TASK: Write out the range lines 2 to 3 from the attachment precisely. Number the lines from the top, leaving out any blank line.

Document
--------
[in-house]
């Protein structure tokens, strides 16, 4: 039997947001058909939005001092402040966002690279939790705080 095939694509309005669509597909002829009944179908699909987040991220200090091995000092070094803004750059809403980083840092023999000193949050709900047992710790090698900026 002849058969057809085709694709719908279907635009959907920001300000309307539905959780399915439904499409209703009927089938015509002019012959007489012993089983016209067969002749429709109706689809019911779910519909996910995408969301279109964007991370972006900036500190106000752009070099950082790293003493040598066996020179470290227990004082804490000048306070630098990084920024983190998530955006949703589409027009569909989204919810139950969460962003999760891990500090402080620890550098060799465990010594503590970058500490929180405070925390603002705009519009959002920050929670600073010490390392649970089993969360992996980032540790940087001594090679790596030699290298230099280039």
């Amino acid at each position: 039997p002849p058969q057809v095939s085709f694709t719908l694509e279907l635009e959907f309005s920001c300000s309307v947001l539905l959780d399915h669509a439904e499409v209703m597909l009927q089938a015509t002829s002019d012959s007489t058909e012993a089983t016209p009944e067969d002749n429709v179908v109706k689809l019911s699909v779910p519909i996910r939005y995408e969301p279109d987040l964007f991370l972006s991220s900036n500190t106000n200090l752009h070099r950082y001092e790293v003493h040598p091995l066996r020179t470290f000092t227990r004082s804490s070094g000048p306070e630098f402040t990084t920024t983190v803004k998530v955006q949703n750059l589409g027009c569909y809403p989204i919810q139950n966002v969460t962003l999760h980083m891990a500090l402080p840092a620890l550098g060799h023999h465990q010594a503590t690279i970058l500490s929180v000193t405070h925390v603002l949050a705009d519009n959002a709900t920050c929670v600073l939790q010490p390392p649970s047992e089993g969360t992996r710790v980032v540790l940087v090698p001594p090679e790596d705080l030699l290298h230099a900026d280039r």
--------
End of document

């Protein structure tokens, strides 16, 4: 039997947001058909939005001092402040966002690279939790705080 095939694509309005669509597909002829009944179908699909987040991220200090091995000092070094803004750059809403980083840092023999000193949050709900047992710790090698900026 002849058969057809085709694709719908279907635009959907920001300000309307539905959780399915439904499409209703009927089938015509002019012959007489012993089983016209067969002749429709109706689809019911779910519909996910995408969301279109964007991370972006900036500190106000752009070099950082790293003493040598066996020179470290227990004082804490000048306070630098990084920024983190998530955006949703589409027009569909989204919810139950969460962003999760891990500090402080620890550098060799465990010594503590970058500490929180405070925390603002705009519009959002920050929670600073010490390392649970089993969360992996980032540790940087001594090679790596030699290298230099280039």
């Amino acid at each position: 039997p002849p058969q057809v095939s085709f694709t719908l694509e279907l635009e959907f309005s920001c300000s309307v947001l539905l959780d399915h669509a439904e499409v209703m597909l009927q089938a015509t002829s002019d012959s007489t058909e012993a089983t016209p009944e067969d002749n429709v179908v109706k689809l019911s699909v779910p519909i996910r939005y995408e969301p279109d987040l964007f991370l972006s991220s900036n500190t106000n200090l752009h070099r950082y001092e790293v003493h040598p091995l066996r020179t470290f000092t227990r004082s804490s070094g000048p306070e630098f402040t990084t920024t983190v803004k998530v955006q949703n750059l589409g027009c569909y809403p989204i919810q139950n966002v969460t962003l999760h980083m891990a500090l402080p840092a620890l550098g060799h023999h465990q010594a503590t690279i970058l500490s929180v000193t405070h925390v603002l949050a705009d519009n959002a709900t920050c929670v600073l939790q010490p390392p649970s047992e089993g969360t992996r710790v980032v540790l940087v090698p001594p090679e790596d705080l030699l290298h230099a900026d280039r």